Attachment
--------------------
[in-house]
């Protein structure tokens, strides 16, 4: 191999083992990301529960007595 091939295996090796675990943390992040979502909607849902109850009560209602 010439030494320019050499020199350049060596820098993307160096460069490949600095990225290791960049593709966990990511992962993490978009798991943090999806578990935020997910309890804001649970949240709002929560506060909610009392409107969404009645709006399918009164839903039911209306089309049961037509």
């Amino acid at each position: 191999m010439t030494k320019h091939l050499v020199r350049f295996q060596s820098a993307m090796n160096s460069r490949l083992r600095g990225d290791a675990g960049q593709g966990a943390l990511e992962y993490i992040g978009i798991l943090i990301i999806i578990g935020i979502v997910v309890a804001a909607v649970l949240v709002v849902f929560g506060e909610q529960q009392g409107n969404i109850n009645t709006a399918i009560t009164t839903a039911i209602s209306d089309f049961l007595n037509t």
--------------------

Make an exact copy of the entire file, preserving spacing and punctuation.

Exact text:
[in-house]
């Protein structure tokens, strides 16, 4: 191999083992990301529960007595 091939295996090796675990943390992040979502909607849902109850009560209602 010439030494320019050499020199350049060596820098993307160096460069490949600095990225290791960049593709966990990511992962993490978009798991943090999806578990935020997910309890804001649970949240709002929560506060909610009392409107969404009645709006399918009164839903039911209306089309049961037509």
């Amino acid at each position: 191999m010439t030494k320019h091939l050499v020199r350049f295996q060596s820098a993307m090796n160096s460069r490949l083992r600095g990225d290791a675990g960049q593709g966990a943390l990511e992962y993490i992040g978009i798991l943090i990301i999806i578990g935020i979502v997910v309890a804001a909607v649970l949240v709002v849902f929560g506060e909610q529960q009392g409107n969404i109850n009645t709006a399918i009560t009164t839903a039911i209602s209306d089309f049961l007595n037509t």